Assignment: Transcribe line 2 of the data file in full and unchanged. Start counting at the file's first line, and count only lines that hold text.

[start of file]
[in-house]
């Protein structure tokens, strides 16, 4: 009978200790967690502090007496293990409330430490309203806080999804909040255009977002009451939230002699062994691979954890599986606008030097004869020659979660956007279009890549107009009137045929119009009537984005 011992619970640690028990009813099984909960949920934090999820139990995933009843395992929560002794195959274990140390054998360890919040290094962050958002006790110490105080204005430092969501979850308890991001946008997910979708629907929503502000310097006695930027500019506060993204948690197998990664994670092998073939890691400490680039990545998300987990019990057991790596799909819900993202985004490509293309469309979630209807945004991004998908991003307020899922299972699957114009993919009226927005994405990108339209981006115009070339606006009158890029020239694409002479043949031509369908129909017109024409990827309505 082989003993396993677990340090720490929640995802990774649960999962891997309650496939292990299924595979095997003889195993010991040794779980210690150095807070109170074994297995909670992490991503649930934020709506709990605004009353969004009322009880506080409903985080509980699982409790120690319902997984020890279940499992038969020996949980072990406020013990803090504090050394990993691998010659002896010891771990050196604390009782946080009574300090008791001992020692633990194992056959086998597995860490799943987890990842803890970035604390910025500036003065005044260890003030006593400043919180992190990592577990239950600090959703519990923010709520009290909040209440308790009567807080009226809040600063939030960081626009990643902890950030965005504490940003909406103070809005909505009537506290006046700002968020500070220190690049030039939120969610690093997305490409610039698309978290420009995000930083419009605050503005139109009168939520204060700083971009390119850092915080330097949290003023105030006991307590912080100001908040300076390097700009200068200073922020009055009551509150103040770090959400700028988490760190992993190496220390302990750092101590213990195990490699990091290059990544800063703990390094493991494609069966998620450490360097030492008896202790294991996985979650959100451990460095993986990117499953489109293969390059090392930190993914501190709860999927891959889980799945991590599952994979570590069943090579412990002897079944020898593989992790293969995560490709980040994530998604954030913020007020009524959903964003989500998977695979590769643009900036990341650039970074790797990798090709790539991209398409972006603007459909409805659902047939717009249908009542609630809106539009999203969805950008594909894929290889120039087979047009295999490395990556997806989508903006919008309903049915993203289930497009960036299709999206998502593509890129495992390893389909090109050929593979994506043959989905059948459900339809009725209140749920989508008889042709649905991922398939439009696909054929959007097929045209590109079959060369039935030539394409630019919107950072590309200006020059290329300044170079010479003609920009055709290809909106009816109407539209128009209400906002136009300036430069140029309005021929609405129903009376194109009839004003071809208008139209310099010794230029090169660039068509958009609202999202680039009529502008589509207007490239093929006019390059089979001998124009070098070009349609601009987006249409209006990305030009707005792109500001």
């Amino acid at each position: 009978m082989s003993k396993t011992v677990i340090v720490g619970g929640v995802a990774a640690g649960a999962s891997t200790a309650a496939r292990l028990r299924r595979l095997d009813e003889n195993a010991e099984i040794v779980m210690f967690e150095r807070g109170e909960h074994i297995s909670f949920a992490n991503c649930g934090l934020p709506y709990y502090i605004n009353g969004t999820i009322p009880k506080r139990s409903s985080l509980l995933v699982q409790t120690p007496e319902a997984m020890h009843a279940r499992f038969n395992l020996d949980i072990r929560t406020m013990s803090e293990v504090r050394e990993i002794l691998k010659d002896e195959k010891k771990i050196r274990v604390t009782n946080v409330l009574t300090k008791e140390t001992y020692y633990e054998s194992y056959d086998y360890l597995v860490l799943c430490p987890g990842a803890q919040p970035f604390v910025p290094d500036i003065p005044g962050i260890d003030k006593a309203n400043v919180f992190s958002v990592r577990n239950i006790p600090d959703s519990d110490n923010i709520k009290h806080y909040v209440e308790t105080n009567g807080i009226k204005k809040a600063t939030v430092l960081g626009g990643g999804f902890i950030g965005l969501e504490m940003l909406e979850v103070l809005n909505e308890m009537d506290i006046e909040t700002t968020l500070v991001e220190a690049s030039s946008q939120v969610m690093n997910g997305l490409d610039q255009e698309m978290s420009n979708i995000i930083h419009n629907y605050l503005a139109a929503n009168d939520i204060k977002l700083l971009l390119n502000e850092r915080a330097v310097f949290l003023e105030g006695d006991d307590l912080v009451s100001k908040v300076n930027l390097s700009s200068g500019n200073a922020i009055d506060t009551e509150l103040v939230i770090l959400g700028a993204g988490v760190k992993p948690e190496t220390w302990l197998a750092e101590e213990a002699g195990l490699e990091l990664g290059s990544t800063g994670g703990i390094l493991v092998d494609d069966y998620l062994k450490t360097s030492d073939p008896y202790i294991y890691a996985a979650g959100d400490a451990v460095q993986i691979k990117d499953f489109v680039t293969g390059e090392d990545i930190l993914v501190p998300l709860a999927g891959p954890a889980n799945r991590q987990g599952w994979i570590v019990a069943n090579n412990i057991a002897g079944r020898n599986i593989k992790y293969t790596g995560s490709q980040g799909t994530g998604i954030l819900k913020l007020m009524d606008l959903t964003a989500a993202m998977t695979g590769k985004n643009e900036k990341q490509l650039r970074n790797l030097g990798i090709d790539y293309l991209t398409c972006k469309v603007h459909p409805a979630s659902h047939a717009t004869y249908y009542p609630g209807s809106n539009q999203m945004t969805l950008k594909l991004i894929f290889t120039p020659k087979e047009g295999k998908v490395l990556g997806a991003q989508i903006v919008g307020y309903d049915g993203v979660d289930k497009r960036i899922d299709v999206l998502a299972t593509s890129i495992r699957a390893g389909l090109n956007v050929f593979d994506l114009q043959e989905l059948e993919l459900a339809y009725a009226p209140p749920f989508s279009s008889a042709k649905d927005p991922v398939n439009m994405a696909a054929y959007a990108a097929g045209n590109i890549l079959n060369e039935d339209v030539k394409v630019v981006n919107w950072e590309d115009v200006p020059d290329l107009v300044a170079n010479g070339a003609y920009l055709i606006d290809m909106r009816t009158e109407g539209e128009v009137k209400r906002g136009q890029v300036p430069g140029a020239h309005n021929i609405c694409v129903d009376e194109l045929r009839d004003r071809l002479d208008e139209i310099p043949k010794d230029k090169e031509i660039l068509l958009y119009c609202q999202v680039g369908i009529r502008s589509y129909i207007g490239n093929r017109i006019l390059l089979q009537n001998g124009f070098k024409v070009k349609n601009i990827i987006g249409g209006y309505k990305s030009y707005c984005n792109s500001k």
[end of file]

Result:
């Protein structure tokens, strides 16, 4: 009978200790967690502090007496293990409330430490309203806080999804909040255009977002009451939230002699062994691979954890599986606008030097004869020659979660956007279009890549107009009137045929119009009537984005 011992619970640690028990009813099984909960949920934090999820139990995933009843395992929560002794195959274990140390054998360890919040290094962050958002006790110490105080204005430092969501979850308890991001946008997910979708629907929503502000310097006695930027500019506060993204948690197998990664994670092998073939890691400490680039990545998300987990019990057991790596799909819900993202985004490509293309469309979630209807945004991004998908991003307020899922299972699957114009993919009226927005994405990108339209981006115009070339606006009158890029020239694409002479043949031509369908129909017109024409990827309505 082989003993396993677990340090720490929640995802990774649960999962891997309650496939292990299924595979095997003889195993010991040794779980210690150095807070109170074994297995909670992490991503649930934020709506709990605004009353969004009322009880506080409903985080509980699982409790120690319902997984020890279940499992038969020996949980072990406020013990803090504090050394990993691998010659002896010891771990050196604390009782946080009574300090008791001992020692633990194992056959086998597995860490799943987890990842803890970035604390910025500036003065005044260890003030006593400043919180992190990592577990239950600090959703519990923010709520009290909040209440308790009567807080009226809040600063939030960081626009990643902890950030965005504490940003909406103070809005909505009537506290006046700002968020500070220190690049030039939120969610690093997305490409610039698309978290420009995000930083419009605050503005139109009168939520204060700083971009390119850092915080330097949290003023105030006991307590912080100001908040300076390097700009200068200073922020009055009551509150103040770090959400700028988490760190992993190496220390302990750092101590213990195990490699990091290059990544800063703990390094493991494609069966998620450490360097030492008896202790294991996985979650959100451990460095993986990117499953489109293969390059090392930190993914501190709860999927891959889980799945991590599952994979570590069943090579412990002897079944020898593989992790293969995560490709980040994530998604954030913020007020009524959903964003989500998977695979590769643009900036990341650039970074790797990798090709790539991209398409972006603007459909409805659902047939717009249908009542609630809106539009999203969805950008594909894929290889120039087979047009295999490395990556997806989508903006919008309903049915993203289930497009960036299709999206998502593509890129495992390893389909090109050929593979994506043959989905059948459900339809009725209140749920989508008889042709649905991922398939439009696909054929959007097929045209590109079959060369039935030539394409630019919107950072590309200006020059290329300044170079010479003609920009055709290809909106009816109407539209128009209400906002136009300036430069140029309005021929609405129903009376194109009839004003071809208008139209310099010794230029090169660039068509958009609202999202680039009529502008589509207007490239093929006019390059089979001998124009070098070009349609601009987006249409209006990305030009707005792109500001």